April 19, 2016
The Harvard Crimson has set aside space in its daily print edition for a controversial advertisement that warns incoming freshmen about the likelihood of being raped in college.
The ad, produced by an organization known as “Don’t Accept Rape” and later obtained by Campus Reform, puts a dark spin on the familiar college acceptance letter by citing rape as one of the many experiences offered to students at the company’s made-up institution.
“We know that you will make lifelong friends and memories here on campus,” the letter begins before taking an unexpected turn.
“We’re sorry that one of these memories will include being raped by someone you thought you could trust. You’ll fear him the night he presses you against a wall and every day after that,” it continues. “The claims you will make against your rapist will be ignored, much like your right to feel safe at school. After all, you can’t expect us to expel someone on the basis of a story that begins with ‘I had been drinking.’”
The intent of the advertisement, it appears, is to promote the contested “one-in-five” statistic, since the ad itself asserts that “one in five women are sexually assaulted in college.”
The advertisement is just one rhetorical trope used by “Don’t Accept Rape” as part of a larger project called “Unacceptable Acceptance Letter.” The organization has also produced several mock videos, depicting prospective students opening their acceptance letters with their parents.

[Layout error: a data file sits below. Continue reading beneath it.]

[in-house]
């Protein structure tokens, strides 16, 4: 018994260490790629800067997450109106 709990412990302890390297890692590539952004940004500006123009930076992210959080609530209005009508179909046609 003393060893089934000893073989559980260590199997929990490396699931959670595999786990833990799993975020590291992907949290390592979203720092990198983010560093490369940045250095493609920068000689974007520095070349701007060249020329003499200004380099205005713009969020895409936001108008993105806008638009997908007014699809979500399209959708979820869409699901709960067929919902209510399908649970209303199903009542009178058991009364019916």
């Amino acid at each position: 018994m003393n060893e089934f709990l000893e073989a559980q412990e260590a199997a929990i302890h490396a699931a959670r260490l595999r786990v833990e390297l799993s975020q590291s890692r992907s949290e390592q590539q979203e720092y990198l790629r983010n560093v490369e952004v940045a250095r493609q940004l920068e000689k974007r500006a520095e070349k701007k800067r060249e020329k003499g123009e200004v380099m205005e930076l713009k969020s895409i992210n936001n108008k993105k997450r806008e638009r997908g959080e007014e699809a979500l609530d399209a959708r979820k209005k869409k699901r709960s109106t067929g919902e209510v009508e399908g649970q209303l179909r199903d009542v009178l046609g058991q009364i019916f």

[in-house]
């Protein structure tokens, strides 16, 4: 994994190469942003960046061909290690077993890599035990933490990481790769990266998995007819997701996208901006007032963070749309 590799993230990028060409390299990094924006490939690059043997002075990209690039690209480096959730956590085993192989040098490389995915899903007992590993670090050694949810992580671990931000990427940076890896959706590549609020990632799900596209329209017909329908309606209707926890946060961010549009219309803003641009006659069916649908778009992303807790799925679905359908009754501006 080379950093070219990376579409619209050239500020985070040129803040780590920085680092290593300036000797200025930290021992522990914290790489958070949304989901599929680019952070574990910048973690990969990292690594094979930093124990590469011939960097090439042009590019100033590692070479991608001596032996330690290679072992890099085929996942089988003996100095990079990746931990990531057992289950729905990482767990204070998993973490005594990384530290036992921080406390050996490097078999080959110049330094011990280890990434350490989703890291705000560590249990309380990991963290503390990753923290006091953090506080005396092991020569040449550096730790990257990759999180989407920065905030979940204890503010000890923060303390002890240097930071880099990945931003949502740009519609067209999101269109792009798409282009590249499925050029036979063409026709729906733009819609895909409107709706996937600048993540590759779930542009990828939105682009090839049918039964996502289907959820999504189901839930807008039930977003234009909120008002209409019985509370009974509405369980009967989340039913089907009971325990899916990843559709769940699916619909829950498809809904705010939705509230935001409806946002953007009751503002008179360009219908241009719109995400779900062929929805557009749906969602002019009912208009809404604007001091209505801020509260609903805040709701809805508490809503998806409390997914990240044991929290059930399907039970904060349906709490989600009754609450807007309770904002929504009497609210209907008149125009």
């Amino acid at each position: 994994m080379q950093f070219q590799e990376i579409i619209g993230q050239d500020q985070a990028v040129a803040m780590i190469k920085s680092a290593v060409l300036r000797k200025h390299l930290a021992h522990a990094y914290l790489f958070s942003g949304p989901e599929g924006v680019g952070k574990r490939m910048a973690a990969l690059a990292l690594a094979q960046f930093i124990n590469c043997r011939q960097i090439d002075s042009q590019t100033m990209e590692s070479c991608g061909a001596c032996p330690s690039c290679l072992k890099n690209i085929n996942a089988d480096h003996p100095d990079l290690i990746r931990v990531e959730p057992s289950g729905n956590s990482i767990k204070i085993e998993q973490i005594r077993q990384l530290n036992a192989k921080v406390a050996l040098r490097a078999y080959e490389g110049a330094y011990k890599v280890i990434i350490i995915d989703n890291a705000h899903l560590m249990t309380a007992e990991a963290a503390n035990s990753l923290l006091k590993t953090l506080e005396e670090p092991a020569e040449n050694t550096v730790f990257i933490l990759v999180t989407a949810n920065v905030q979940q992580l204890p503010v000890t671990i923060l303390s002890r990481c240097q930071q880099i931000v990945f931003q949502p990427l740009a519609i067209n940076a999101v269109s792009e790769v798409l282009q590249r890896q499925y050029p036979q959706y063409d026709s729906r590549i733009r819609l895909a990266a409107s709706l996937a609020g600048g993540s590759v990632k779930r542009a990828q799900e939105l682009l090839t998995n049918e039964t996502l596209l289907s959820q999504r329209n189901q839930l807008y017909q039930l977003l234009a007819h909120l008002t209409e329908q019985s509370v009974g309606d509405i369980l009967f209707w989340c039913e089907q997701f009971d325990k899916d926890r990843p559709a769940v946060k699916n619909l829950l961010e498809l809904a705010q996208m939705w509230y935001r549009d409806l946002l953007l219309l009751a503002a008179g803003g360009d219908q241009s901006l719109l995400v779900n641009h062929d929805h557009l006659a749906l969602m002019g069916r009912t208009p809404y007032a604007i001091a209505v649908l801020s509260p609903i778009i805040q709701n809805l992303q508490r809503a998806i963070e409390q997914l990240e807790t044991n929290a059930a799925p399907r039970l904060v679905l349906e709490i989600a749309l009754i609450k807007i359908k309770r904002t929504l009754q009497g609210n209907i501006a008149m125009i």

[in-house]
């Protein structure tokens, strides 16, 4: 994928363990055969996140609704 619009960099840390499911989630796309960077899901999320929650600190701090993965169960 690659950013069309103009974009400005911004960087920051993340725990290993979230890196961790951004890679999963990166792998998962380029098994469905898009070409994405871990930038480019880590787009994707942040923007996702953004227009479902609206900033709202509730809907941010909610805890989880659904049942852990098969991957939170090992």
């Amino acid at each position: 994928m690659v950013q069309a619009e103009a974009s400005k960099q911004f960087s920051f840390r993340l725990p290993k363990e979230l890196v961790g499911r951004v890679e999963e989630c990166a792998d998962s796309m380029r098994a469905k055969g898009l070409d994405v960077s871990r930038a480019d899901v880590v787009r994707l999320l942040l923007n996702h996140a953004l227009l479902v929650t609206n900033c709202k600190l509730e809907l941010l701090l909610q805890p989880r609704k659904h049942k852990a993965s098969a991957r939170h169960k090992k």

“Prepare for a challenging year ahead as you’ll be raped in your first semester and as a result attempt to end your own life in the next,” one girl reads from another mock acceptance letter in a video created by “Don’t Accept Rape.”
The organization has produced at least five other videos of this kind, which all employ similarly vulgar hypothetical scenarios.
The Crimson ran the ad during a weekend retreat for prospective students who come to tour Harvard’s campus and decide on a school to attend, Think Progress reports. President Mariel Klein of The Crimson confirmed with Campus Reform that her publication did in fact run the ad in Saturday’s issue.
This article was posted: Tuesday, April 19, 2016 at 6:59 am